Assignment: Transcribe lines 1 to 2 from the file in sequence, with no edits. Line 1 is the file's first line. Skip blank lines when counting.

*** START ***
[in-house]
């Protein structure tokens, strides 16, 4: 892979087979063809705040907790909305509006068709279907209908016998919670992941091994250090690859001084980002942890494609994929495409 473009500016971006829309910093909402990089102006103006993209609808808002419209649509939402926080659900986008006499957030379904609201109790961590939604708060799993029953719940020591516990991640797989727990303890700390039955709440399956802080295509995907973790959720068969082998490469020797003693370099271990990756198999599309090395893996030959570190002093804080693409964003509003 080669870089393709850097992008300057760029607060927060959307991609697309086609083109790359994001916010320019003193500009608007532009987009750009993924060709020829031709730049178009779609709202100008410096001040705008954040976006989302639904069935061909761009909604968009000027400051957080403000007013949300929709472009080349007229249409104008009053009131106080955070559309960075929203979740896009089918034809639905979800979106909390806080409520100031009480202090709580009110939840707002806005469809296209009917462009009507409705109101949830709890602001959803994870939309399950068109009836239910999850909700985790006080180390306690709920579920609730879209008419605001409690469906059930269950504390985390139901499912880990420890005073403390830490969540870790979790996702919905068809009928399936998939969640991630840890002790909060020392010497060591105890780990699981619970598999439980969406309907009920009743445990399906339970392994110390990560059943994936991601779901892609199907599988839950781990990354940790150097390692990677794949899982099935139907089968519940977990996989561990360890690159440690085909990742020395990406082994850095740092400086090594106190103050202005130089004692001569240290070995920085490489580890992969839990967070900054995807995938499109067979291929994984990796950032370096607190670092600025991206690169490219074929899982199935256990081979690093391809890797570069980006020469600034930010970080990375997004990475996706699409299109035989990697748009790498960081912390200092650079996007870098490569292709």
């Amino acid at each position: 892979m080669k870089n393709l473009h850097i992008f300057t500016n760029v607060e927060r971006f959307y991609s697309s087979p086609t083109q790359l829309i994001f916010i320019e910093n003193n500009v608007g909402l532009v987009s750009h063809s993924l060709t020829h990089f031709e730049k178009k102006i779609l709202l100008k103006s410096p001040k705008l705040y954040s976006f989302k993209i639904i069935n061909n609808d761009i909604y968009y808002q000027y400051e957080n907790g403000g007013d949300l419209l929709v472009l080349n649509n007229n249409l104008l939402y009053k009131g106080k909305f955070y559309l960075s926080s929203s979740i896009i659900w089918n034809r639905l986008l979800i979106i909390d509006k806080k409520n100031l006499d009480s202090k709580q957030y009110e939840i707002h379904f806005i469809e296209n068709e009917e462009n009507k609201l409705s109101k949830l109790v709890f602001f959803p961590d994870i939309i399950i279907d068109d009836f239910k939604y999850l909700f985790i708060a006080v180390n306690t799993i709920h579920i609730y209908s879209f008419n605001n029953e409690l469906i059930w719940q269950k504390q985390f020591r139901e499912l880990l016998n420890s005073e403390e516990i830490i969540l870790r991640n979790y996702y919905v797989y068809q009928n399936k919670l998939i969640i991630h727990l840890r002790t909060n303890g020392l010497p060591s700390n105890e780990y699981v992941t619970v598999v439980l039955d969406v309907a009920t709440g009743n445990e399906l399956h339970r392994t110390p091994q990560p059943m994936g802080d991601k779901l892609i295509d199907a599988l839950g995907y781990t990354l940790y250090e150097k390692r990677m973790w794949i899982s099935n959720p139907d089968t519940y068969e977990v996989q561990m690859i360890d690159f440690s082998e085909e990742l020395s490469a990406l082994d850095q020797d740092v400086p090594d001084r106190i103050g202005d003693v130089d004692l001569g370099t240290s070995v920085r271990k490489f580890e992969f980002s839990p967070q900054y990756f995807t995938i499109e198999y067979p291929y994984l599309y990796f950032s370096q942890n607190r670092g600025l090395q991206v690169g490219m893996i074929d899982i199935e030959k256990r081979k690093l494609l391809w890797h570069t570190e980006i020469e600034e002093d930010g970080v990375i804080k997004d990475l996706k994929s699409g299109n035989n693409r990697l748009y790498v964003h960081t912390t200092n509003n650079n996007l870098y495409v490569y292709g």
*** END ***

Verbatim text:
[in-house]
């Protein structure tokens, strides 16, 4: 892979087979063809705040907790909305509006068709279907209908016998919670992941091994250090690859001084980002942890494609994929495409 473009500016971006829309910093909402990089102006103006993209609808808002419209649509939402926080659900986008006499957030379904609201109790961590939604708060799993029953719940020591516990991640797989727990303890700390039955709440399956802080295509995907973790959720068969082998490469020797003693370099271990990756198999599309090395893996030959570190002093804080693409964003509003 080669870089393709850097992008300057760029607060927060959307991609697309086609083109790359994001916010320019003193500009608007532009987009750009993924060709020829031709730049178009779609709202100008410096001040705008954040976006989302639904069935061909761009909604968009000027400051957080403000007013949300929709472009080349007229249409104008009053009131106080955070559309960075929203979740896009089918034809639905979800979106909390806080409520100031009480202090709580009110939840707002806005469809296209009917462009009507409705109101949830709890602001959803994870939309399950068109009836239910999850909700985790006080180390306690709920579920609730879209008419605001409690469906059930269950504390985390139901499912880990420890005073403390830490969540870790979790996702919905068809009928399936998939969640991630840890002790909060020392010497060591105890780990699981619970598999439980969406309907009920009743445990399906339970392994110390990560059943994936991601779901892609199907599988839950781990990354940790150097390692990677794949899982099935139907089968519940977990996989561990360890690159440690085909990742020395990406082994850095740092400086090594106190103050202005130089004692001569240290070995920085490489580890992969839990967070900054995807995938499109067979291929994984990796950032370096607190670092600025991206690169490219074929899982199935256990081979690093391809890797570069980006020469600034930010970080990375997004990475996706699409299109035989990697748009790498960081912390200092650079996007870098490569292709």